The excreta and toilets were discussed in a session titled Swachh Bharat: The India story. Sanchaita Gajapati Raju, aged 30, talked about her voluntary organization that brings sanitation, toilets and clean drinking water to villages in Andhra Pradesh. This was one of several sessions that aired complaints and frustrations about the government of Narendra Modi, and especially about his high profile but yet-to-be-effective schemes, one of which is called Swachh Bharat or Clean India.
Amitabh Kant, a top industry ministry bureaucrat who runs two government schemes, Make in India and Start-Up India, showed how stressful it is making the most of such endeavors for the prime minister when I questioned him on progress during a session last Friday. He didn’t seem to realize the strength of widespread criticism about the Modi approach and about how little has been done to ease the path for businessmen who run into constant bureaucratic blockages, accusing me of being “frozen in time” when I challenged his forceful assertions. The frustrations however came out clearly when I talked a couple of days later with a business panel who tried not to be too critical of the government but were clearly less than impressed about what has been achieved.
To begin with, it looked as if the festival would not take place, or at least not in the ever-expanding stylish surrounding of the Jaipur’s Diggi Palace. A dispute in the family that own the palace triggered a court case last week that was loosely based on fears of a terrorist attack as well as filial jealousies. But after a stubborn police chief had been shunted out of his Jaipur post, a local judge wisely delayed hearings on the case till after the festival was over, avoiding the chaos that would have been caused by changing the arrangements and travel plans of some 380 visiting speakers as well as tourists and local visitors.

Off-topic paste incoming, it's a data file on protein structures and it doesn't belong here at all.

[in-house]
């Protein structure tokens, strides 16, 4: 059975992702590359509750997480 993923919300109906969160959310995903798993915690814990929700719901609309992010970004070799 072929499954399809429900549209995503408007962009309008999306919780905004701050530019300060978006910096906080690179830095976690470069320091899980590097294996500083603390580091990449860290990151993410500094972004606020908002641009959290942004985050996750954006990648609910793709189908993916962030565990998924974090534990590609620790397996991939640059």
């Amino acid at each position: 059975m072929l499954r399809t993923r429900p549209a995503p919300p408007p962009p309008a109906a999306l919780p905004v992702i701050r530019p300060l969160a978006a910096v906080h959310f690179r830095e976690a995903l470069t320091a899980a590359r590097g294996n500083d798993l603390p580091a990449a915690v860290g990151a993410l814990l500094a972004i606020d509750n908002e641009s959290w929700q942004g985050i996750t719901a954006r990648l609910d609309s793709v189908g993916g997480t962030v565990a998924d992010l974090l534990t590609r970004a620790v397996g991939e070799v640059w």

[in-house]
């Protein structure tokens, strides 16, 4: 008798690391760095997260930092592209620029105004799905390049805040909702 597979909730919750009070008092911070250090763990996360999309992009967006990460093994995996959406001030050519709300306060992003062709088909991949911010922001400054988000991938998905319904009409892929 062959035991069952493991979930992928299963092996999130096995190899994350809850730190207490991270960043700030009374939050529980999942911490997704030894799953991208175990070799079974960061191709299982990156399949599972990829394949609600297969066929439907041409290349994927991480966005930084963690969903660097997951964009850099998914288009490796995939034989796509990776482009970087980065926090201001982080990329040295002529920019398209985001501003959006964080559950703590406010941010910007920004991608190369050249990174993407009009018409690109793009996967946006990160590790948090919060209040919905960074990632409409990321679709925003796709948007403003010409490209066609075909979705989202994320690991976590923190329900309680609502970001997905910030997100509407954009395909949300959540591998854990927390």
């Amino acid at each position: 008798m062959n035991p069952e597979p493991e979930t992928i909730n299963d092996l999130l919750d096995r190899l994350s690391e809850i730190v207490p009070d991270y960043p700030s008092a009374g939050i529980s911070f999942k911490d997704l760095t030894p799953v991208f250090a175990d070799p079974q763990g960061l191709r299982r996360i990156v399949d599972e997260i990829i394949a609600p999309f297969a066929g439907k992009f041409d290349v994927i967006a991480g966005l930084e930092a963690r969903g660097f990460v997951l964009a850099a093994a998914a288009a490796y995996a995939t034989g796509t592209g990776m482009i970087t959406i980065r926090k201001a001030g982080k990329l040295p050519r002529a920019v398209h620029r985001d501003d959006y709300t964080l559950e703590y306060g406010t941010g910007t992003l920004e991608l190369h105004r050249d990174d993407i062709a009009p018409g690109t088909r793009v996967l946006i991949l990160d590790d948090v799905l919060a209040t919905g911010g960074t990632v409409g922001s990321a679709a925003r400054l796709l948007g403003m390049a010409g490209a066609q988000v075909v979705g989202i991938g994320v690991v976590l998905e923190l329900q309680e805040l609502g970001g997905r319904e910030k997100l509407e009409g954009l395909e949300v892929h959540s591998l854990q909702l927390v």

Meanwhile some of the best news at the festival was that Delhi’s Full Circle book shop was back running the book store, having been ousted last year by Amazon in that used its multi-national muscle to outbid it with a big financial down payment. Amazon turned out to be more interested in selling its Kindle book-readers than actual books, and this year the festival organizers responded to popular pressure and went back to Full Circle – a small victory for Riding the Elephant because I campaigned on this blog a year ago for Amazon to go.
Throughout, there was the backdrop of an on-going debate in India about freedom of expression and how that has been coming under attack under the Modi government. Karan Johar, a popular film producer said that freedom of expression was the “biggest joke” and that “saying something in Jaipur” could lead to court action against him elsewhere.
Curiously a noisy debate at the end of the festival accepted that freedom of expression could be “conditional” and chanted “Modi Modi Modi” when Anupam Kher, a popular actor (awarded the Padma Bhushan honour by the president of India the next day) disagreed with the mass of the literary fraternity by arguing that freedom did exist. It seems unlikely that most of the crowd agreed with him, though the vote went in his favor – and that I guess is freedom of expression, however transitory!
John Elliott is Asia Sentinel’s New Delhi correspondent. His blog, Riding the Elephant, can be found at the bottom right of Asia Sentinel’s homepage.